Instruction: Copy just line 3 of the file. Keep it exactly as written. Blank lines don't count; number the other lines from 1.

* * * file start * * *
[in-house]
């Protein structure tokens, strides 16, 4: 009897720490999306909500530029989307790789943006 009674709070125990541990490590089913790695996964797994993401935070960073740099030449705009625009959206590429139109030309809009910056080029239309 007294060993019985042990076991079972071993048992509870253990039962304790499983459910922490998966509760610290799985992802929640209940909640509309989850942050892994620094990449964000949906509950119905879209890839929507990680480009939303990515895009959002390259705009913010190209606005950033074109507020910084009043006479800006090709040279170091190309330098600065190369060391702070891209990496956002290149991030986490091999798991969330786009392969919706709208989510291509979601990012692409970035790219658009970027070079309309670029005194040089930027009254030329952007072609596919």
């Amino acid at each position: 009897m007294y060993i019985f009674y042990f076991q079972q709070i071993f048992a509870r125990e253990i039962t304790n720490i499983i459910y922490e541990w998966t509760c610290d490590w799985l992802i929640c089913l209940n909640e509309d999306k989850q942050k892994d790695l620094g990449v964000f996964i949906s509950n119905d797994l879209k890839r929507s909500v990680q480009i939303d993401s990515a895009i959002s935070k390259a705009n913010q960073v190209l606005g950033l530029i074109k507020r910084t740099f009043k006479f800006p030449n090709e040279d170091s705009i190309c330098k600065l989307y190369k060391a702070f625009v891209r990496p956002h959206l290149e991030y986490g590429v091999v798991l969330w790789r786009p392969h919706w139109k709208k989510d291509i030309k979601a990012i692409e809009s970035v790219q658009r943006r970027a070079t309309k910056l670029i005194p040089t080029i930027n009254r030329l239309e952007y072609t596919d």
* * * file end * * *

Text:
């Amino acid at each position: 009897m007294y060993i019985f009674y042990f076991q079972q709070i071993f048992a509870r125990e253990i039962t304790n720490i499983i459910y922490e541990w998966t509760c610290d490590w799985l992802i929640c089913l209940n909640e509309d999306k989850q942050k892994d790695l620094g990449v964000f996964i949906s509950n119905d797994l879209k890839r929507s909500v990680q480009i939303d993401s990515a895009i959002s935070k390259a705009n913010q960073v190209l606005g950033l530029i074109k507020r910084t740099f009043k006479f800006p030449n090709e040279d170091s705009i190309c330098k600065l989307y190369k060391a702070f625009v891209r990496p956002h959206l290149e991030y986490g590429v091999v798991l969330w790789r786009p392969h919706w139109k709208k989510d291509i030309k979601a990012i692409e809009s970035v790219q658009r943006r970027a070079t309309k910056l670029i005194p040089t080029i930027n009254r030329l239309e952007y072609t596919d």